Several statements in the book have resonated with me, because they touch directly on topics of several recent internet “discussions” and because they cohere with positions I’ve taken. Several of these deserve further elaboration and may become topics of future posts. Until then, I’ll just present each along with a brief observation.
The first pertains to how worldview influences the evaluation of evidence:
When historians seek to describe the past, they place facts within the framework of a narrative. Numerous interpretations and theories can be quite imaginative. Moreover, many times specific narratives can neither be proved nor disapproved, and historians from every camp often fail to place a sort of disclaimer informing readers of the tentativeness of their narrative, which is stated as fact. [pg. 57]
The second deals with the question of just how literal an interpretation of a text ought to be (see, for example, Operation Chaos). Are ancient descriptions to be understood as if they were video recordings?
However, no one would charge a portrait as being errant because they portrayed something in the background that was not there during the sitting but was created in order to communicate character or personality. Literary devices such as invented speeches and encomium are common traits of ancient bioi. Thus, in some instances, those who complain of contradictions and inventions in the Gospels are guilty of judging them in terms of photographic accuracy, when this may not have been the intent of the author. Still, this earmark of ancient bioi makes hermeneutical considerations of the Gospels all the more challenging. [pg. 76]
The third ties in with the second when dealing with “young earth creationism,” which I should note that I don’t think does justice to the Biblical text. Are there any good reasons to suppose “Tuesdayism” is or is not true, other than philosophical ones or a very literal reading of Genesis?
Neither historians nor philosophers can prove that the world is older than 10 minutes at which time everything was created with the appearance of age and that we were created with memories of events that never took place and with food in our stomachs from meals we never ate. [pg. 82]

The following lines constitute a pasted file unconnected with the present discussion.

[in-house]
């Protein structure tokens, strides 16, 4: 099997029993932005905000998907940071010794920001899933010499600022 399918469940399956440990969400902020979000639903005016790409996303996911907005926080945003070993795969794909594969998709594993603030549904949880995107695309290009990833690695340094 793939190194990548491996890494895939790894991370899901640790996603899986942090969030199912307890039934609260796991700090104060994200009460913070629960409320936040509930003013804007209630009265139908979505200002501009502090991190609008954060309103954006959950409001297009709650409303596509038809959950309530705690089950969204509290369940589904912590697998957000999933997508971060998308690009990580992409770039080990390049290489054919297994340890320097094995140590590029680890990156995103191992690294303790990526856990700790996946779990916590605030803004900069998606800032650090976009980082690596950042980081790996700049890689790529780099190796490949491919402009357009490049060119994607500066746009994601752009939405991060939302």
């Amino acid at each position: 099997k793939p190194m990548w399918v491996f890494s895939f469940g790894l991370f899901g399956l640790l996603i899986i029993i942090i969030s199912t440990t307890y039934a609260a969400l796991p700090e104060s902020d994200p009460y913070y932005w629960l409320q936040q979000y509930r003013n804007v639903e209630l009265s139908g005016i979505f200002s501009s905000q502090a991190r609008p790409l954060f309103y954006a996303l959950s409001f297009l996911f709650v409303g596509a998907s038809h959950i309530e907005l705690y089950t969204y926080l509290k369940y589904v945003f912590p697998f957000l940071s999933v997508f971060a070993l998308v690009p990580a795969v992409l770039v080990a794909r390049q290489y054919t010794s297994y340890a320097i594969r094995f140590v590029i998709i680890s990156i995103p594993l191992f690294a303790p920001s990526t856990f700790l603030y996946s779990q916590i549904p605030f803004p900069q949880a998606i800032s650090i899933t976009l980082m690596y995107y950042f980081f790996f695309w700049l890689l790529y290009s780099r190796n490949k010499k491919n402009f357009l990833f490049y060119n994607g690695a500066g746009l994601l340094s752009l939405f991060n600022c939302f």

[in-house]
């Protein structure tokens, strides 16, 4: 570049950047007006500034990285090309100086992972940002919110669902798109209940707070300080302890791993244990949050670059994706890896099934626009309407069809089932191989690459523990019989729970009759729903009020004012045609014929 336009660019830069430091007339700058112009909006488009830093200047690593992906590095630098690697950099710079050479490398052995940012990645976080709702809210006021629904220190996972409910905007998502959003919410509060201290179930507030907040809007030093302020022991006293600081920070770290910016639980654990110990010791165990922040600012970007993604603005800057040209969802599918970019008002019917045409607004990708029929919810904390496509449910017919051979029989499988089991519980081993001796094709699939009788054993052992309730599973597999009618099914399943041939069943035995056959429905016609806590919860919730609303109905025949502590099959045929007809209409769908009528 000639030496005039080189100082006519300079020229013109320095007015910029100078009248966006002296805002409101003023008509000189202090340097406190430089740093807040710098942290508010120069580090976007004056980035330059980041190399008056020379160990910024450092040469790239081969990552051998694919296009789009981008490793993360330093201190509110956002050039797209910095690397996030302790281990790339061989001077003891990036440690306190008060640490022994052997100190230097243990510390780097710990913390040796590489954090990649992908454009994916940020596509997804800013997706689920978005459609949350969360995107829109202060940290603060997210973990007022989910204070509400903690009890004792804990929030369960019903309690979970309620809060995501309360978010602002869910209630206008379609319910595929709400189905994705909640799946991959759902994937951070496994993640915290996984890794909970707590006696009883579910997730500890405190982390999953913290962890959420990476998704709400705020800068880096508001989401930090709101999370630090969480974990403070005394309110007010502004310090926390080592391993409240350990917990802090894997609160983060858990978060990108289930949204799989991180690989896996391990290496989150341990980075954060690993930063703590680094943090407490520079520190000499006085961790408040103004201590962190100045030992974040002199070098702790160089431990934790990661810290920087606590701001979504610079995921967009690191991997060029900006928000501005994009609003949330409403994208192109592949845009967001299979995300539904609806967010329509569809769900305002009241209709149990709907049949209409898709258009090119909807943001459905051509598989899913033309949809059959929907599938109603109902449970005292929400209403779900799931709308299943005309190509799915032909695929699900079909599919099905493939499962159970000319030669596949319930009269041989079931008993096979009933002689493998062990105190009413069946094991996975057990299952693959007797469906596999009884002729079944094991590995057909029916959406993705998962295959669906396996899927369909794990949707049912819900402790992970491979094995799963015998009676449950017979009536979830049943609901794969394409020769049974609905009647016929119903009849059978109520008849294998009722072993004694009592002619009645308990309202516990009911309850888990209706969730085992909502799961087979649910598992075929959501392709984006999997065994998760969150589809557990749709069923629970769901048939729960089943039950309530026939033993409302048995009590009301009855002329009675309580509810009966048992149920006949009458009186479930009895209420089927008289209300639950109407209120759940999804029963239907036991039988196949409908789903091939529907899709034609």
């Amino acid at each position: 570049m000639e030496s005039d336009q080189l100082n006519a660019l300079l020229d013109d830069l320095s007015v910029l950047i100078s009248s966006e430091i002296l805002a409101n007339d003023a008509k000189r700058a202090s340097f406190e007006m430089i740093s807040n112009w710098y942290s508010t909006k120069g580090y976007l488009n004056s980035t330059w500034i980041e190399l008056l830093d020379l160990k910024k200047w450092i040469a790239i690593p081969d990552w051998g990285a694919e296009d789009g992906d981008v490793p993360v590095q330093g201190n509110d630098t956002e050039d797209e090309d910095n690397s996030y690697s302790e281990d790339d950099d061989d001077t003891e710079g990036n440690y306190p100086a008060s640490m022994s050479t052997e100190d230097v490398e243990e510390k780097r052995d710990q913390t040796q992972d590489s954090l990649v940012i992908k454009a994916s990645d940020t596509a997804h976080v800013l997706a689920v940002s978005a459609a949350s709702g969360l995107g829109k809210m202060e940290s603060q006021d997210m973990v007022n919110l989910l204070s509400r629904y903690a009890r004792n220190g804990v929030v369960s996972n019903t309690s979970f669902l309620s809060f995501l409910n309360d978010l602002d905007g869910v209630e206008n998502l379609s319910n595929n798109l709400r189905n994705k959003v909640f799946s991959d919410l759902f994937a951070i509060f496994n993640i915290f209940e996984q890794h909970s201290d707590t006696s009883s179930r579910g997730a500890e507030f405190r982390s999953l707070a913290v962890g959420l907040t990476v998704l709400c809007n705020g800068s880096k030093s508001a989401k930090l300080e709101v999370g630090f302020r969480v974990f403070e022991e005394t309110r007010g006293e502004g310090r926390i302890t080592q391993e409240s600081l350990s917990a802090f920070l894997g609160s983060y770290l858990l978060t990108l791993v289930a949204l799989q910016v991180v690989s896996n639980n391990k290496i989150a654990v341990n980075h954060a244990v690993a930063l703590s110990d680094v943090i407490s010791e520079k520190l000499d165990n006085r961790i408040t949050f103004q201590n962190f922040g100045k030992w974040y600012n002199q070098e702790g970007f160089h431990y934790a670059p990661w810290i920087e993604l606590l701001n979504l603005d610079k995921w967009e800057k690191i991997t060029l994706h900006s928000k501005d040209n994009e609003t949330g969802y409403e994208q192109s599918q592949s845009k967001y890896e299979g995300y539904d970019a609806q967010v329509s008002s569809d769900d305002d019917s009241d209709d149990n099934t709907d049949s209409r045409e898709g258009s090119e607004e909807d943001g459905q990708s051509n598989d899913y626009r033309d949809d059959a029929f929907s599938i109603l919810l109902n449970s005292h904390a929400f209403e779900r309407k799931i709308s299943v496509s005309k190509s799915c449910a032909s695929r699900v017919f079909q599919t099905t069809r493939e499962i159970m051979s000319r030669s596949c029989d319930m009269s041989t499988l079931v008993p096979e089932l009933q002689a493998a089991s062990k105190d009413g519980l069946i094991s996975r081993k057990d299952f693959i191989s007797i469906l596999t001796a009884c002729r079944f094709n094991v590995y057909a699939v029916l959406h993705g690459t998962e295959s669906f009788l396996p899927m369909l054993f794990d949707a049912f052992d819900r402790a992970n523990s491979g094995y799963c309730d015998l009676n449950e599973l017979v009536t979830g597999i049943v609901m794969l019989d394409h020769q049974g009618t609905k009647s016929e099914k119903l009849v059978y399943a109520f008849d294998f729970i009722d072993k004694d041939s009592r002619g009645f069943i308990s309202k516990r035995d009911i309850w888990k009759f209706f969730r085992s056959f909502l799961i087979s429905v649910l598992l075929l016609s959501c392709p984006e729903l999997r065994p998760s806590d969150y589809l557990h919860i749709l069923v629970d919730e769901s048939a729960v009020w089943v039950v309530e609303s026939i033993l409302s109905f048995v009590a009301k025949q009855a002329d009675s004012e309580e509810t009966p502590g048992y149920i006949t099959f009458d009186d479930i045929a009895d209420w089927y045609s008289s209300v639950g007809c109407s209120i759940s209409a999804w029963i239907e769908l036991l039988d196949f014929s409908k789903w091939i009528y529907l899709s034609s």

The fourth is based on the principle of non-contradiction:
Another theory of truth is coherence theory, which states that a proposition is true when all of its components cohere with other propositions believed to be true. This theory of truth may be especially attractive to those historians who excel in forming creative narrative. Their narrative is true because it coheres better with other widely held propositions. [pg. 91]
The fifth echoes Russell’s statement from “The Problems of Philosophy” that, “All knowledge, we find, must be built up upon our instinctive beliefs, and if these are rejected, nothing is left.” What Licona says about historians is true for everyone:
Historians are required to make numerous philosophical assumptions before entering every historical investigation. For example, they assume the external world is real. They assume our senses provide a fairly accurate perception of the external world. They assume logic facilitates our quest for truth rather than merely functioning as a pragmatic tool that aims at our survival and quality of life. They assume natural laws in effect today were in effect in antiquity and that they operated in a similar manner. More importantly, the majority of historians assume that history is at least partially knowable. [pg. 156]